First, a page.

The Better Business Bureau Online (BBOnLine) issues privacy seals to web sites that carefully protect the privacy of personal information obtained from users. The goal of the privacy seal is to provide end users with an understandable, recognizable, and trustworthy assurance that their privacy is protected. The requirements imposed upon web sites who wish to obtain such a seal provide a starting point for examining what components of online privacy policies are essential.

  2. TRUSTe. "TRUSTe Program Requirements."

    Like the Better Business Bureau, TRUSTe works to certify web sites, assuring end users that in using such sites that their personal information will be secure. For the purposes of the project at hand, we consider TRUSTe in order to determine exactly what pieces of privacy policies have been deemed essential.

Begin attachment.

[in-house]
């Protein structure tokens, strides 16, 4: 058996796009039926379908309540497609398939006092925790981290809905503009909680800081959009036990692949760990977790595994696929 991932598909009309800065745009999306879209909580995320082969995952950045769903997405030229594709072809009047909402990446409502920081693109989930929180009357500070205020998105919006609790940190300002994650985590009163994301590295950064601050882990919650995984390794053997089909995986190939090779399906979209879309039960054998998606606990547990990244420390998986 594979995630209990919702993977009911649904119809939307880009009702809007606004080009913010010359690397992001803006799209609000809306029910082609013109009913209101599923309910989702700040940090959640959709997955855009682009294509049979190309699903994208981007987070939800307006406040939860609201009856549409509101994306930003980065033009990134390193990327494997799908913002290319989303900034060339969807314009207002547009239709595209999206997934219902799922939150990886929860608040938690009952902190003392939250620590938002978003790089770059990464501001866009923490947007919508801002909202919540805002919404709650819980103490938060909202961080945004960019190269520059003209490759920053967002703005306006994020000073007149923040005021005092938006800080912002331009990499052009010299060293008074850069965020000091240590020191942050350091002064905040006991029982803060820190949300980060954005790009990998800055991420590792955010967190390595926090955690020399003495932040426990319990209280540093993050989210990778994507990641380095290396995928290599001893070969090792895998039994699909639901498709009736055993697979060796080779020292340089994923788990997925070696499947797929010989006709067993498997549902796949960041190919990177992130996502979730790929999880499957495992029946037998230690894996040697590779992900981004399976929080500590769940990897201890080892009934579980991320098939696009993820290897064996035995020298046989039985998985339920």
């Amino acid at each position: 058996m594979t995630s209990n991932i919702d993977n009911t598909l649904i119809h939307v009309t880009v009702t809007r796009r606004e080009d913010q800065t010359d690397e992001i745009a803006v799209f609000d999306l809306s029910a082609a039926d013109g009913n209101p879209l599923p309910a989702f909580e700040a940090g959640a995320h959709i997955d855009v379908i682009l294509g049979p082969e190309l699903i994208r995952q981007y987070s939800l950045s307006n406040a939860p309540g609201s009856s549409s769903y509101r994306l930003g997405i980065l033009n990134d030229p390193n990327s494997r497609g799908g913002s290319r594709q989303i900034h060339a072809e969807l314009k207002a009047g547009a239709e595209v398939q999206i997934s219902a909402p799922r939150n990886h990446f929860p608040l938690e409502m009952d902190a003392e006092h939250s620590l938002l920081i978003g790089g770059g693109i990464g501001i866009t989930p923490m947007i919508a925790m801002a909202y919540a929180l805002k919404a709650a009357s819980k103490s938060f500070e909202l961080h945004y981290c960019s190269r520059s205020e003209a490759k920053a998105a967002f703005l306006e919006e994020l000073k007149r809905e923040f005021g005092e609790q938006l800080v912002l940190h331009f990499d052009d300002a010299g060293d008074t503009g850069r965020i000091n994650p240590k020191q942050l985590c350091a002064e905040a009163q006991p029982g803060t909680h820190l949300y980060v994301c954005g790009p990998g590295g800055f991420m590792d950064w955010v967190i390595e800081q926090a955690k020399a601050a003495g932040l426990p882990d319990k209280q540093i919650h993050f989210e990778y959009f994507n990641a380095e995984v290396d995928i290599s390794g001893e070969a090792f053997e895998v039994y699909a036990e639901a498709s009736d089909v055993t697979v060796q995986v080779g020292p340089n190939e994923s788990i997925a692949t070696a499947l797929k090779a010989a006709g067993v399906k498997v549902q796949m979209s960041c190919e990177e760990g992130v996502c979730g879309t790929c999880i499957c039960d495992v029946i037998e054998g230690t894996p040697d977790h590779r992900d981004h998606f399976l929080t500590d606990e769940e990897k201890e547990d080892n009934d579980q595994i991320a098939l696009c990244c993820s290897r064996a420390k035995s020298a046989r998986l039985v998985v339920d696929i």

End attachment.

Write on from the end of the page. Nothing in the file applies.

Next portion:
3. Privacy Alliance. "Guidelines for Online Privacy."

    Privacy Alliance is an industry organization working together to focus on privacy issues from a united business front. The site contains recommendations for drafting a privacy policy (which include disclosure policies and data security issues) and advocates industry self-enforcement for privacy regulation. The site also includes special sections for dealing with children's privacy issues. The site does not contain that much actual content, but is well-indexed and does have many pointers to additional off-site resources relating to the major focus points of the site.

StudiesTop of Page
  1. Federal Trade Commission. "Privacy Online: A Report to Congress." June, 1998.